Collectively, Honduras, El Salvador, and Guatemala are the three countries that produce the most migrants seeking asylum in the U.S. at the Mexican border. Under each of these three agreements, the U.S. ostensibly can send migrants back to these countries if the migrants did not first apply for asylum in those countries when they traveled through them. However, the exact terms of these agreements are still unclear.

Trump Administration Reaches Asylum Deal with Honduras

Another point that is not clear is why Honduras would agree to such a deal. Honduran President Juan Orlando Hernandez currently is facing prosecution in the U.S. after being accused of accepting campaign contributions from drug traffickers. The other curious element of these agreements is all three countries have extremely high rates of poverty, crime, and corruption, which calls into question the ability of these countries to keep migrants safe from harm. Although the U.S. supposedly plans to help the countries increase their capacity to safely accept asylum-seekers, current conditions would make it nearly impossible to guarantee the safety of migrants whom they accepted.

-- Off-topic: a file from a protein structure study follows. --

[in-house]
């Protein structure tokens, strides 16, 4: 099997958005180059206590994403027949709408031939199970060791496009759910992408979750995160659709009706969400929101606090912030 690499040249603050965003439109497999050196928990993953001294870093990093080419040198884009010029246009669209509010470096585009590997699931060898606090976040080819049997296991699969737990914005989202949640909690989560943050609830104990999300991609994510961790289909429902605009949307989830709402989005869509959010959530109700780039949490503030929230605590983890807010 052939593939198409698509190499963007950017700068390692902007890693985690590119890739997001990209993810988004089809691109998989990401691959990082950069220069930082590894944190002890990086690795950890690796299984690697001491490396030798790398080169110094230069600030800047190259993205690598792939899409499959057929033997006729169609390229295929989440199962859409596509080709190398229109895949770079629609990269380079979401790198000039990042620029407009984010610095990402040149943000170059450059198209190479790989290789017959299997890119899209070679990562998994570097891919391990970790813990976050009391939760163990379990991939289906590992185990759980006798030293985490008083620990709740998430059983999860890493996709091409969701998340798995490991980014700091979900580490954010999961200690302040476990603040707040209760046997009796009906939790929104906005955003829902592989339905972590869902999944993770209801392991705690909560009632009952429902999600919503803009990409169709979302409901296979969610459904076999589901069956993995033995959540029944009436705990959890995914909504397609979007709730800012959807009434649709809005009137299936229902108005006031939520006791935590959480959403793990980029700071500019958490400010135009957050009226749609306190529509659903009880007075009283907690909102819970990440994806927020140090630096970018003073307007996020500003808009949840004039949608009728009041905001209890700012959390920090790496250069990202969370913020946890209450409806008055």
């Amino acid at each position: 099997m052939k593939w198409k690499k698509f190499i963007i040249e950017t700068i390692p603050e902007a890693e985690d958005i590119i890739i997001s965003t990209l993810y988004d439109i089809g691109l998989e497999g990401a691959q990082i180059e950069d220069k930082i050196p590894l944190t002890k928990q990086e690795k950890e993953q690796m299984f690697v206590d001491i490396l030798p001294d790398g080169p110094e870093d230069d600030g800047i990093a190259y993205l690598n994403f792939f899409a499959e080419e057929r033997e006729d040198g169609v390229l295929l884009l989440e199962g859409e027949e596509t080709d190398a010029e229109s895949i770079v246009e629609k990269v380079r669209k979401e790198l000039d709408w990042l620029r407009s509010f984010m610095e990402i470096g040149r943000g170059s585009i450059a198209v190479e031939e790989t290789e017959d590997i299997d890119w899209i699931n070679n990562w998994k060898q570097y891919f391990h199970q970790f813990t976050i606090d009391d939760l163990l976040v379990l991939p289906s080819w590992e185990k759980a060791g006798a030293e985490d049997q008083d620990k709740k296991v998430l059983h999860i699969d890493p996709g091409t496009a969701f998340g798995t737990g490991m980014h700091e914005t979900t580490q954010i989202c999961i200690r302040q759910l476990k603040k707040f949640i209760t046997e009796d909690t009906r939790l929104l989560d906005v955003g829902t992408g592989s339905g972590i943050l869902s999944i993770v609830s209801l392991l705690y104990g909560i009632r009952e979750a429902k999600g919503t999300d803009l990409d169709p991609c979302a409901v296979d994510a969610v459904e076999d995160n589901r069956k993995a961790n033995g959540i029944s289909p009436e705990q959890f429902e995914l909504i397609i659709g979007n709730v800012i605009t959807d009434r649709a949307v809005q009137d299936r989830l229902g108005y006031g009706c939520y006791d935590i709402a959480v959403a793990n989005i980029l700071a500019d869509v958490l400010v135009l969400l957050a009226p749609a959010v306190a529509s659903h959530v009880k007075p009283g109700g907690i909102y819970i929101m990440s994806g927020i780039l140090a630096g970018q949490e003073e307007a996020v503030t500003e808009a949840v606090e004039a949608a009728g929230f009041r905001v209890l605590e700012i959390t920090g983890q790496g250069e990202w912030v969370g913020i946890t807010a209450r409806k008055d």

No matter the type of immigration issue you are facing, the skilled and knowledgeable immigration lawyers of Peek & Toland are here to assist you. We handle many different types of immigration cases every day and have the kind of strategic experience and skills that are necessary to reach the desired outcome. By calling our office as quickly as possible after your legal issue arises, we will have the best opportunity to resolve your immigration law case successfully.

Posted in Asylum, Immigration Reform

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What is an Arrest Warrant and How Does It Work?

By Peek & Toland on November 20, 2019

An arrest warrant is a legal document signed by a judge that authorizes law enforcement officials to take people into custody. Judges issue arrest warrants when they find probable cause to believe that a specific person has committed a crime. Probable cause normally is based on a written affidavit by a law enforcement officer or another person making the complaint.